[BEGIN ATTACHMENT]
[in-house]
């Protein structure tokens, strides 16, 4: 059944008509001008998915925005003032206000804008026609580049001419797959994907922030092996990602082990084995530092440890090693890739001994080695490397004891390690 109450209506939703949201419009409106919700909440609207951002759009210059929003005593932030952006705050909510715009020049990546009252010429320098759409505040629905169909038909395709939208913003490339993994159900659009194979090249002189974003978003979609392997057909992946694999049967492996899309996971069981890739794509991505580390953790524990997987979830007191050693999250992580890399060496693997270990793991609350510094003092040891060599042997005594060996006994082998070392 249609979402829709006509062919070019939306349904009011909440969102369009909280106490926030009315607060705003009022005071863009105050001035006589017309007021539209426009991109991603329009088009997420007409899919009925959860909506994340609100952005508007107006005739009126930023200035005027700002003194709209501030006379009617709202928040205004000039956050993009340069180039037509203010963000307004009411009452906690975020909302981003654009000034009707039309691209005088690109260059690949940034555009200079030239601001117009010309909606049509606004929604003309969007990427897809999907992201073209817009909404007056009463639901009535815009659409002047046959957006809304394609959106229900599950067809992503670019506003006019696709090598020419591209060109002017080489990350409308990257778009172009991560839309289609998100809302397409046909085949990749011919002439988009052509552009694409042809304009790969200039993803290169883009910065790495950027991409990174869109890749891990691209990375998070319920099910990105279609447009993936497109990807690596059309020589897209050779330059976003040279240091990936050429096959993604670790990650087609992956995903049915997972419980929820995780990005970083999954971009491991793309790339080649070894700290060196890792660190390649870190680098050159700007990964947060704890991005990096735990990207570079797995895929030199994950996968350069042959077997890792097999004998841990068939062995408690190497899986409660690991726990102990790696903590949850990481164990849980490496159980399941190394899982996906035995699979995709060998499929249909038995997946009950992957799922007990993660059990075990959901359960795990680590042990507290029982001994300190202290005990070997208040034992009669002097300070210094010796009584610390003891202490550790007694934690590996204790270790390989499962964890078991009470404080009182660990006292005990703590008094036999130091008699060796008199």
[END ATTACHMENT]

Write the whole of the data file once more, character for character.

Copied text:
[in-house]
């Protein structure tokens, strides 16, 4: 059944008509001008998915925005003032206000804008026609580049001419797959994907922030092996990602082990084995530092440890090693890739001994080695490397004891390690 109450209506939703949201419009409106919700909440609207951002759009210059929003005593932030952006705050909510715009020049990546009252010429320098759409505040629905169909038909395709939208913003490339993994159900659009194979090249002189974003978003979609392997057909992946694999049967492996899309996971069981890739794509991505580390953790524990997987979830007191050693999250992580890399060496693997270990793991609350510094003092040891060599042997005594060996006994082998070392 249609979402829709006509062919070019939306349904009011909440969102369009909280106490926030009315607060705003009022005071863009105050001035006589017309007021539209426009991109991603329009088009997420007409899919009925959860909506994340609100952005508007107006005739009126930023200035005027700002003194709209501030006379009617709202928040205004000039956050993009340069180039037509203010963000307004009411009452906690975020909302981003654009000034009707039309691209005088690109260059690949940034555009200079030239601001117009010309909606049509606004929604003309969007990427897809999907992201073209817009909404007056009463639901009535815009659409002047046959957006809304394609959106229900599950067809992503670019506003006019696709090598020419591209060109002017080489990350409308990257778009172009991560839309289609998100809302397409046909085949990749011919002439988009052509552009694409042809304009790969200039993803290169883009910065790495950027991409990174869109890749891990691209990375998070319920099910990105279609447009993936497109990807690596059309020589897209050779330059976003040279240091990936050429096959993604670790990650087609992956995903049915997972419980929820995780990005970083999954971009491991793309790339080649070894700290060196890792660190390649870190680098050159700007990964947060704890991005990096735990990207570079797995895929030199994950996968350069042959077997890792097999004998841990068939062995408690190497899986409660690991726990102990790696903590949850990481164990849980490496159980399941190394899982996906035995699979995709060998499929249909038995997946009950992957799922007990993660059990075990959901359960795990680590042990507290029982001994300190202290005990070997208040034992009669002097300070210094010796009584610390003891202490550790007694934690590996204790270790390989499962964890078991009470404080009182660990006292005990703590008094036999130091008699060796008199």